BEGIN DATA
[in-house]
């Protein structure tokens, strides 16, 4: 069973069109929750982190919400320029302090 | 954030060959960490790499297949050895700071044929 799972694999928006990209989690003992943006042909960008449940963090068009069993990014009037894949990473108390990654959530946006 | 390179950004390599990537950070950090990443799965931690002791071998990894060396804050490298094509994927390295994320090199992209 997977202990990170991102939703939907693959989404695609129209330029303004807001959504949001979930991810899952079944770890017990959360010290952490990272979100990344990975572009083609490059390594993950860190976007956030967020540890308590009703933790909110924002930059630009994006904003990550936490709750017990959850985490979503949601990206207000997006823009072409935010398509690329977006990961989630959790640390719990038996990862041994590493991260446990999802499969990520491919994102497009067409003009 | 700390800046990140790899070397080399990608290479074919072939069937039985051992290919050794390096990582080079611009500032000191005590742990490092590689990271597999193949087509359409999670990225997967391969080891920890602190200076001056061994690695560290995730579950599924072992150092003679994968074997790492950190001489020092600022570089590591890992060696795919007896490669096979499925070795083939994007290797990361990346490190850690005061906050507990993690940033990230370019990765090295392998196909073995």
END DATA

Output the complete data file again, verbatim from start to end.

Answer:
[in-house]
């Protein structure tokens, strides 16, 4: 069973069109929750982190919400320029302090 | 954030060959960490790499297949050895700071044929 799972694999928006990209989690003992943006042909960008449940963090068009069993990014009037894949990473108390990654959530946006 | 390179950004390599990537950070950090990443799965931690002791071998990894060396804050490298094509994927390295994320090199992209 997977202990990170991102939703939907693959989404695609129209330029303004807001959504949001979930991810899952079944770890017990959360010290952490990272979100990344990975572009083609490059390594993950860190976007956030967020540890308590009703933790909110924002930059630009994006904003990550936490709750017990959850985490979503949601990206207000997006823009072409935010398509690329977006990961989630959790640390719990038996990862041994590493991260446990999802499969990520491919994102497009067409003009 | 700390800046990140790899070397080399990608290479074919072939069937039985051992290919050794390096990582080079611009500032000191005590742990490092590689990271597999193949087509359409999670990225997967391969080891920890602190200076001056061994690695560290995730579950599924072992150092003679994968074997790492950190001489020092600022570089590591890992060696795919007896490669096979499925070795083939994007290797990361990346490190850690005061906050507990993690940033990230370019990765090295392998196909073995």